A Republic spokesman said: ‘If we had contacted the organisations directly, we accept we would have realised quickly that there was nothing improper in their operations.
‘The Charity Commission has now concluded its review and found that all activities of the charities were lawful and proper.
‘We apologise unreservedly to the charities and personally to the Duke of Sussex for our actions and the public damage that has been caused as a result of widely publicised untrue claims.’
The Charity Commission found that the transfer of funds to MWX – which was formerly Sussex Royal: The Foundation – was in line with the governing document of the Royal Foundation and allowed under charity law.
The Charity Commission cleared the Duke and Duchess of Sussex’s former Sussex Royal foundation of breaching charity law
It also found that the transfer of funds by MWX to not-for-profit sustainable travel organisation Travalyst was lawful.
The Commission further found that Travalyst could receive charitable funds for the promotion of sustainable travel only, which is a charitable activity in law, and there was no evidence to suggest that any conflicts of interest between MWX and Travalyst were managed inappropriately.
The Commission did, however, find that the MWX Foundation failed to adequately document its decisions on spending.
It said: ‘The Commission has found that decisions on spending were not adequately documented, limiting the ability of the trustees to demonstrate the reasons behind those decisions.
‘The failure to properly record decisions does not represent best practice and is not in line with Charity Commission guidance.’
It noted that the trustees took a decision to close the charity just 12 months after it was established ‘doing so during difficult and unexpected circumstances’, and that almost half its funds were spent on legal and administrative costs.
The Charity Commission found that the transfer of funds to MWX Foundation (pictured) – which was formerly Sussex Royal: The Foundation – was in line with the governing document of the Royal Foundation and allowed under charity law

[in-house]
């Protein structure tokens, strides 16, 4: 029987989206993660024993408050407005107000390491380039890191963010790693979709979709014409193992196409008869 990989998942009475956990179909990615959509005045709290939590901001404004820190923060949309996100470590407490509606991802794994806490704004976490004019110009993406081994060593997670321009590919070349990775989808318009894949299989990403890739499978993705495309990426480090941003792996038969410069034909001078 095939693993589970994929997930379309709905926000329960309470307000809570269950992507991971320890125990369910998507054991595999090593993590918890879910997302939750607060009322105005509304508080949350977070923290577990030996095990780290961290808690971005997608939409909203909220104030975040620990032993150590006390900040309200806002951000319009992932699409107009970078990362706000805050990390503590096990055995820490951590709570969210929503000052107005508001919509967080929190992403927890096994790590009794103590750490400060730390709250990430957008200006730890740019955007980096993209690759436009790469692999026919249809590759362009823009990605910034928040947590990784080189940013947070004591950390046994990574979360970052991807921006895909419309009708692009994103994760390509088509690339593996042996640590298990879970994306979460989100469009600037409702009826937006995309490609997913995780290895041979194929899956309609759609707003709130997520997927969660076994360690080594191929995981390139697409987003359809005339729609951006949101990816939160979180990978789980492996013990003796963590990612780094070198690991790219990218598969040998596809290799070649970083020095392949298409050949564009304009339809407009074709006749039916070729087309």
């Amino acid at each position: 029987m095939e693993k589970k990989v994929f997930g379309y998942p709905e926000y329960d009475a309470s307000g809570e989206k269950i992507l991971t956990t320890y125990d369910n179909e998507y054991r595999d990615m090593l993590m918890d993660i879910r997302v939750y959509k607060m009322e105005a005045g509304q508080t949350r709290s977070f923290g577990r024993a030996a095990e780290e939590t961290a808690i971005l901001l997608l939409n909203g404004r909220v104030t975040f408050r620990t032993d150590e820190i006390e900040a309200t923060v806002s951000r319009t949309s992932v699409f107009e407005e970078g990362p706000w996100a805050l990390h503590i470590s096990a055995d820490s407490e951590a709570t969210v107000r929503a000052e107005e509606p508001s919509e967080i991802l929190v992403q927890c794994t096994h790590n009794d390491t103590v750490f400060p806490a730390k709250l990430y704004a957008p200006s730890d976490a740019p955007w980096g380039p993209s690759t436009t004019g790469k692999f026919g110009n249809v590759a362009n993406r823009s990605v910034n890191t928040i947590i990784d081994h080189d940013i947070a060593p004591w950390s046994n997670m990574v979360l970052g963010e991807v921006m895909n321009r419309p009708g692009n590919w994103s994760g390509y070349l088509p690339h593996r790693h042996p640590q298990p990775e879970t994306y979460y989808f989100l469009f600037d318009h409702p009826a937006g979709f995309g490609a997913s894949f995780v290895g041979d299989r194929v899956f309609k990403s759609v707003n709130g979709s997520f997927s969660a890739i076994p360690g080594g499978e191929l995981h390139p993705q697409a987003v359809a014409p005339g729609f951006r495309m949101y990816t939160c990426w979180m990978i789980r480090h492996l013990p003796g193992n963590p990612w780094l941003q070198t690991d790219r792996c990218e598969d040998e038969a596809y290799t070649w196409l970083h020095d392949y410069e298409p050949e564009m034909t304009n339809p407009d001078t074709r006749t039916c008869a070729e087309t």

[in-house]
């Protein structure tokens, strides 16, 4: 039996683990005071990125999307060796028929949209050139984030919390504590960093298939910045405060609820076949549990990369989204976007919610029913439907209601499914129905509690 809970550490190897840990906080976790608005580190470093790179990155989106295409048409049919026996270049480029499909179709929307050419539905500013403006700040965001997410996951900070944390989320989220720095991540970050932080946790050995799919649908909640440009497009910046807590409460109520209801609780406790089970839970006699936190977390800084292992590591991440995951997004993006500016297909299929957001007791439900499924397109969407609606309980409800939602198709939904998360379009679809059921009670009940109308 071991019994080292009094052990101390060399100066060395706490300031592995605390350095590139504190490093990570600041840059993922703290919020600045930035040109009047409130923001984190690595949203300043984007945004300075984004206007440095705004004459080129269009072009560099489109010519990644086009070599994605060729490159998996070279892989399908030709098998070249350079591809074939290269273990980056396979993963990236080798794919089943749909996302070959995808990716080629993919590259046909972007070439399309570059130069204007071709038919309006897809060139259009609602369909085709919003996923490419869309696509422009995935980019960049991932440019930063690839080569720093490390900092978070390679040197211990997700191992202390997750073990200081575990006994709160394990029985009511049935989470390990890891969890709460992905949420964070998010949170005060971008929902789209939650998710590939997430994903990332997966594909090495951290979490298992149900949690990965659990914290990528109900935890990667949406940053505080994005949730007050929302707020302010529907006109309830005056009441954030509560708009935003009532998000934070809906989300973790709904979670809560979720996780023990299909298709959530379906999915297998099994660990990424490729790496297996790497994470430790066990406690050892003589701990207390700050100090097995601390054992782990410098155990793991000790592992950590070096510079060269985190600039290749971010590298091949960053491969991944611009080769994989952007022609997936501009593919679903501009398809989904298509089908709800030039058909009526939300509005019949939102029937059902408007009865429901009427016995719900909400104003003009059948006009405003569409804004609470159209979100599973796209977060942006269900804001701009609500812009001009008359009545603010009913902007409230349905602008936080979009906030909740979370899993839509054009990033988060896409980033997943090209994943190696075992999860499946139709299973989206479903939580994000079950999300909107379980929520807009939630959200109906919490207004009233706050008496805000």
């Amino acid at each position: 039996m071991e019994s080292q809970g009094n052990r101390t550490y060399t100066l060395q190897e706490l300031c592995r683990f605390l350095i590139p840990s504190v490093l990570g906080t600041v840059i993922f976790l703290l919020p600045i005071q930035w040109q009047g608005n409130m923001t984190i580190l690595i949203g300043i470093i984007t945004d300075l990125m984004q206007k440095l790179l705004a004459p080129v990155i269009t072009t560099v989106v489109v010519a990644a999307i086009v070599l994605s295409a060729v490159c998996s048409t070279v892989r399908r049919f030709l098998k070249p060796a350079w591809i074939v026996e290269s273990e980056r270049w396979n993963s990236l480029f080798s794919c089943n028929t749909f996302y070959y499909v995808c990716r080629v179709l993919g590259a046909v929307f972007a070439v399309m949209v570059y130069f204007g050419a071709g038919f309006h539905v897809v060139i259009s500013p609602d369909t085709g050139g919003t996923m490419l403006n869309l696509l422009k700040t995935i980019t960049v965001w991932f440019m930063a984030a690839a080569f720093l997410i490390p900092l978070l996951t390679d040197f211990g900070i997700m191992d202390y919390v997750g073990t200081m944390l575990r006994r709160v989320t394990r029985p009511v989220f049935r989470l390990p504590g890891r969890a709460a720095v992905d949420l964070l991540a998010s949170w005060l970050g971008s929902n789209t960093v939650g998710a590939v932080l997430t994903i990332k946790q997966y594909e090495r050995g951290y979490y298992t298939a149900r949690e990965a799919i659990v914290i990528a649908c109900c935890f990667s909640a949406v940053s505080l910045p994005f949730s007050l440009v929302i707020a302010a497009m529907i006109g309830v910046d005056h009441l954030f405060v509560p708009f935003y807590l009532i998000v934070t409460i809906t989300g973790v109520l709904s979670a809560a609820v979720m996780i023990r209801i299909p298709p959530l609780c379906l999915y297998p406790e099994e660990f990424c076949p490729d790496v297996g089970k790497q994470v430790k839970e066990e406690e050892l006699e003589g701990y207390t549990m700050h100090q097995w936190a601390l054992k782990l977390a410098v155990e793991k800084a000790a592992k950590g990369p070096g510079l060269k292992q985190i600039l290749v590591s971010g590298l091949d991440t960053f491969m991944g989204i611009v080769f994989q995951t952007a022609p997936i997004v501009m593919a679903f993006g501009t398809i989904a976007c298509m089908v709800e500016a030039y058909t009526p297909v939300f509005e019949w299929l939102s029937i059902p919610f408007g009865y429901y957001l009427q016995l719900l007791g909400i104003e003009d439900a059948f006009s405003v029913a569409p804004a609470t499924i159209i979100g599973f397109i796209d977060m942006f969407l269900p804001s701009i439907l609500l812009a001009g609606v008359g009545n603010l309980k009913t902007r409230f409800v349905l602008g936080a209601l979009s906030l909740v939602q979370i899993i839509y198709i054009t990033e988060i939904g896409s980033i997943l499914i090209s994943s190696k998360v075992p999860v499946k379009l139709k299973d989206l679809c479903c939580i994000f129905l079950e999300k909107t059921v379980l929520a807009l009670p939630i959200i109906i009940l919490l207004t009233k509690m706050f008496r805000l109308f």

Helen Earner, director of regulatory services at the Charity Commission, said: ‘In this case we have found that the trustees complied with their duties under charity law, and the transfers of funds between different organisations were in keeping with the charities’ governing documents, with conflicts of interest being appropriately managed.
‘The MWX Foundation should, though, have done more to document its decisions, especially regarding the charity’s expenditure on legal and administrative costs.
‘We also note that a substantial proportion of funds went into setting up and then winding up a charity that was active for a relatively short period of time.
‘Trustees cannot predict future events when establishing a new charity – circumstances can change after a charity has been set up.
‘But all trustees, before setting up a charity, should think about the longer term, and consider carefully whether a new charity is the best way of achieving the intended aims.
‘This helps ensure that set-up costs are offset by longer-term impact.’
A separate case was opened into the Royal Foundation to investigate the decision to transfer funds to MWX Foundation.
The Commission found the trustees of the Royal Foundation acted in accordance with the regulator’s guidance and found no issues of concern.